Anyway, my motivation stems from those articles.

So what does school attendance in Utah look like? Overall, very normal.

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Polygamy versus Democracy

boxplot

Related Posts: Utah Polygamy and Divorce – 1880 to 1930; Divorce in 1890 Utah: Signs of Polygamy; Marriage in 1890 Utah: Very Normal; Utah’s Teachers and Students, 1870 to 1899;

Polygamy versus democracy

The June 5, 2006 issue of the Weekly Standard has an article written by Stanley Kurtz titled “Polygamy Versus Democracy: you can’t have both.” (Kurtz is an adjunct fellow of the Hudson Institute, Senior Fellow at the Ethics and Public Policy Center, and has written for National Review Online, Weekly Standard, Policy Review, The Wall Street Journal, and Commentary.) His general thesis is polygamy, or more broadly polyamorous unions, as well as gay marriage are antithetical to democratic values. He writes, “American democracy rests upon specific family structures.” In his article he outlines what he believes is a relationship between polygamy and tyranny, and a large section of his article is dedicated to an analysis of 19th century Mormon polygamy—The Mormon church officially discontinued the practice of polygamy in 1890. Under the section titled “The Mormon Question” he draws parallels between the United States Government’s struggle to stamp out Mormon polygamy and the current war on terror. “In effect, the fight against polygamy was a slow, frustrating, expensive, ultimately successful campaign to democratize Utah. (The parallels to the war on terror are eerie)” (parenthesis original). Writing that “the Mormons renounced polygamy and set themselves on the path to democracy.” Continue reading

More on gay marriage

Related Posts: Gay Marriage Again; Gay Marriage; Gay Marriage: The Iowa Supreme Court; Idaho Test Oath; Morrill Anti-Bigamy Act (1862); Edmunds Act (1882); Edmunds-Tucker Act (1887); Blacks and the Priesthood

I would like to add a few more thoughts on the gay marriage issue.

One of the claims I made in my previous two posts is that many people see gay marriage as a civil rights issue, consequently they will have to go all the way with it, even to the point of threatening religious organizations fighting to preserve traditional marriage.

Most gay marriage activists are adamant that gay marriage won’t force the Mormon church, or any church, to recognize, solemnize or perform homosexual marriages. Many on the religious right don’t have faith in those assurances—neither do I. (For several examples of the tactics being used see this article by William A. Jacobson, Associate Clinical Professor of Law at Cornell Law School in Ithaca, NY.) In a debate on gay marriage, Lorrie L. Jean, attorney of the L.A. Gay and Lesbian Center, made this chilling comment,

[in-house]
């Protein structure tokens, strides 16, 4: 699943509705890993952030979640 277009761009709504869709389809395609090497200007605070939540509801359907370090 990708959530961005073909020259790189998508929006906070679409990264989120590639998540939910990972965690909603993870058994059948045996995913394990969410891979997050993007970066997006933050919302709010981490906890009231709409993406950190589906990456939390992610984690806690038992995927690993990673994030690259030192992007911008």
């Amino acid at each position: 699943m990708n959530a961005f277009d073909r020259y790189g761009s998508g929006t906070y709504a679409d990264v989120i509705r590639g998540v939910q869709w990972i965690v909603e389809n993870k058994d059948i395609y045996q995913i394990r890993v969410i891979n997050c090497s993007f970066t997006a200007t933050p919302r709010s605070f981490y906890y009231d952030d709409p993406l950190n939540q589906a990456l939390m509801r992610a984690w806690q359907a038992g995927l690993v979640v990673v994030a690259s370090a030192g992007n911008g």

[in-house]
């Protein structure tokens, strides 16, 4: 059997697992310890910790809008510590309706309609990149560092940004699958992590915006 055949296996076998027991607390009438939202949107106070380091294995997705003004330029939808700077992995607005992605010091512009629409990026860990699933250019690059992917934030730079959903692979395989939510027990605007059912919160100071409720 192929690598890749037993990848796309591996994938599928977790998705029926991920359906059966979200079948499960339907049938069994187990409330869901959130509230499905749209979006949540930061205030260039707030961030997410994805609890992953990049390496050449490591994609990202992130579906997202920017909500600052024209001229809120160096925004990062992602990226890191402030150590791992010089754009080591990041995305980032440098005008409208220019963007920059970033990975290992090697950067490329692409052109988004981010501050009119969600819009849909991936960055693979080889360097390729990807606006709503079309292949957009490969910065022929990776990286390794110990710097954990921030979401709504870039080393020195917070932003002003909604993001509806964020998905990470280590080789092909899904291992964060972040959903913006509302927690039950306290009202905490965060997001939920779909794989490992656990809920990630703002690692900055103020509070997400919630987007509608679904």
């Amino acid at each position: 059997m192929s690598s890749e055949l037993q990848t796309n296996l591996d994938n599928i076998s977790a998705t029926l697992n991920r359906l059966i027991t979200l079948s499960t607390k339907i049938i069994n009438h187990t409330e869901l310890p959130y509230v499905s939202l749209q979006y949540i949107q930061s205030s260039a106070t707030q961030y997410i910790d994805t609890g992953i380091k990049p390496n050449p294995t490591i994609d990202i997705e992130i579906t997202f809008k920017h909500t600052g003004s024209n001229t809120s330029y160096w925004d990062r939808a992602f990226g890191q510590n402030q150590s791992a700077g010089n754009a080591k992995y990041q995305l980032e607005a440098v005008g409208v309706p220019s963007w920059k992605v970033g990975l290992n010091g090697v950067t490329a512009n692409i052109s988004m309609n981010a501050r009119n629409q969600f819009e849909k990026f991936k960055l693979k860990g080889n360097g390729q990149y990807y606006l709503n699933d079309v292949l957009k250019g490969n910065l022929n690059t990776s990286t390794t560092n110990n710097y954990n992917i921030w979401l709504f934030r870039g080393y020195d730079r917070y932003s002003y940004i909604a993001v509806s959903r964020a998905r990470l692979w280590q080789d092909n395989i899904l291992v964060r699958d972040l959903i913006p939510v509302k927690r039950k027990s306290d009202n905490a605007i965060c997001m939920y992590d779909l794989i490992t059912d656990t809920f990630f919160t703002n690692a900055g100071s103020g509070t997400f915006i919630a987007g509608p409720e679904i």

The real danger to religious freedom lies not in treating everyone equally under the law, but allowing any one religious belief to be imposed on everyone else. Thousands of religious leaders, churches and synagogues oppose Proposition 8 — and they would never do so if their own religious freedom was endangered. (A gay-marriage Pandora’s box?, Los Angles Times.)

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Idaho Test Oath (1885)

Related Posts: Edmunds Act (1882); Morrill Anti-Bigamy Act (1862); Edmunds-Tucker Act (1887); More on gay marriage

The Idaho Test Oath in effect made it illegal for any Mormon in the state of Idaho to vote or hold public office. This disfranchisement was achieved through a test oath that every perspective voter was required to swear to prior to being allowed to vote.

Any person “who is a member of any order, organization, or association which teaches, advises, counsels, or encourages its members or devotees, or any other persons, to commit the crime of bigamy or polygamy” was barred from voting.

This law was upheld as constitutional by the United States Supreme Court on February 3, 1890. For Court’s final decision see DAVIS V. BEASON, 133 U. S. 333 (1890).

The following was taken from Laws of the territory of Idaho: An Act for Holding Elections, 1884-1885, pp. 106-117. Only the relevant sections are quoted. The sections which are quoted are quoted in their entirety. See part of the legislation at Google Books.  Continue reading

Edmunds-Tucker Act (1887)

Related Posts:Edmunds Act (1882); Morrill Anti-Bigamy Act (1862); Idaho Test Oath (1884-85); More on gay marriage

(Google Books text here)

In an effort to stamp out polygamy the US Congress passed the Edmunds-Tucker Act in 1887. This act made adultery punishable by up to three years in prison, unmarried sex was punishable by up to six months in prison, and the female vote was revoked. (Women had won the right to vote in Utah in 1870.)

Below is the entire text of the Edmunds-Tucker Act. Continue reading